Against this backdrop, WWF South Africa (WWF-SA), the Department of Agriculture, Forestry and Fisheries (DAFF) and stakeholders have been collaborating on a Fisheries Conservation Project (FCP) for the WCRL fishery. The FCP aims to move the fishery back towards healthier stock levels and create the improvements needed to support a SASSI green listing in years to come.

 

Woolworths makes Waves

By | News | No Comments

wwbeachcleanupkznThe International Coastal Clean Up was a huge success for South African coastlines. This event sponsored by Woolworths South Africa, took place around the country on Saturday 17 September 2016. Scholars and volunteers as young as six years old braved the cold morning in Cape Town and Durban and tackled the mammoth task of how ridding the beaches of litter. In Durban, Woolworths teamed up with uShaka Marine World. and hosted over twenty schools with an overall coastal clean up team of five hundred people.

In Cape Town, SASSI, the MSC (Marine Stewardship Council) and Plastics wwbeachcleanup1SA and were given a platform at this event to speak on sustainable seafood, eco-labelling and other marine issues. A huge congratulations to everyone involved!

 

SASSI tackles Gauteng

By | News | No Comments

melisha_newsletterWith the current plight of dwindling fish populations and exploitation of fisheries both globally and nationally, WWF-SASSI aims to make its mark in the sustainable seafood hub in Gauteng. As South Africa’s economic gold mine, Gauteng’s seafood industry is fast growing and high demanding.

Creating awareness on sustainable seafood is pivotal to making a marked change in how we as consumers, retailers and restaurants view seafood. Implementing SASSI friendly measures that ensure we make the green choice and question the source of our seafood is high on the agenda to develop a food conscious society.

Some of Gauteng’s top chefs have already volunteered to be a SASSI ambassador and some new and exciting news is to follow.

The newest member to the WWF-SASSI team is Master of Science Wits graduate, Melisha Nagiah (pictured above ). With a tenacious and passionate spirit, the Johannesburg based SASSI Programme Officer is motivated to bring about effected change in the consumer and retailer market ensuring we are all committed to creating and maintaining a sustainable seafood industry.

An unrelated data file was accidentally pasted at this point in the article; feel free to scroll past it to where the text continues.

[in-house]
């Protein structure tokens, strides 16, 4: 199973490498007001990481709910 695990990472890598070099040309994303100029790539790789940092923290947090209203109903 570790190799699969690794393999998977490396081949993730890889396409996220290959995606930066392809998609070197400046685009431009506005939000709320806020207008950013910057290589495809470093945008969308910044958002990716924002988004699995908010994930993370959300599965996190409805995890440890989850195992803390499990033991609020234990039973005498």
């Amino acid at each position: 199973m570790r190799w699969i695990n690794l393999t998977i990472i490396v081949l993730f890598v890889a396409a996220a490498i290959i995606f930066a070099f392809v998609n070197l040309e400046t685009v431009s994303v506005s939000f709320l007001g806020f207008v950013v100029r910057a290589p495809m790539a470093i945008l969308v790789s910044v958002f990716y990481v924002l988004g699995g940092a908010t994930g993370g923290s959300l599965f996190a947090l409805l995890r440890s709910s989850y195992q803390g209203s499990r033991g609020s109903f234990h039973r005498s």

SASSI celebrates Mandela Day

By | News | No Comments

Inspired by Mandela’s legacy and his commitment to social jukmbeachcleanstice and human wellbeing, WWF South Africa’s employees rolled up their sleeves to work at various community projects across the country, contributing their 67 minutes to society to uphold Madiba’s legacy.

In the southern peninsula of Cape Town, a team of committed WWF graduate interns from WWF’s co-ordinated a group activity for about 40 WWF staff at Kommetjie’s Masiphumelele informal settlement, the home of the Masakhane Educare Centre for early childhood development. WWF teamed up with the BGCMA, GIZ, Witzenberg Municipality and litter in the polluted Wabooms River for Mandela Day.

From inland Ceres to coastal Kleinmond, residents of this fishing town have been pooling resources to clean up their coastline. Mandela Day was the town’s second demonstration of community spirit in 2016, following the Kleinmond Harbour Clean Up Day on 4 June which saw locals, equipped with garden tools and refuse bags, clearing litter around Kleinmond’s popular harbour. In Gauteng, a few of our pandas joined the Minister of Water and Sanitation on Jukskei river clean-up campaign in Alexandra.

All of these Mandela Day activities are connected to WWF’s on-going work with communities which aligns with one of WWF-SA’s strategic goals to ensure that healthy ecosystems underpin social and economic well being.

“Freedom alone is not enough without light to read at night, without time or access to water to irrigate your farm, without the ability to catch fish to feed your family.” Nelson Mandela

SASSI Trailblazer Chef Awards 2016

By | News | No Comments

tbchefs2016Six of South Africa’s finest cuisine masters have been crowned as SASSI Trailblazer Chefs for 2016. Each of the winners are accomplished in their own right. These six individuals have gone above and beyond in their kitchens to create and maintain a sustainable seafood hub within their industry.

The winners for 2016 are chefs Andrea Burgener (The Leopard), Carl van Rooyen (Vineyard Hotel), Claire Blinkhorn-Street (Haute Cabriere), Constantijn Hahndiek (Hartford), Leon Coetzee (Kurland Hotel) and Simon Ash (The Fat Fish).

Congratulations to these game changing chefs!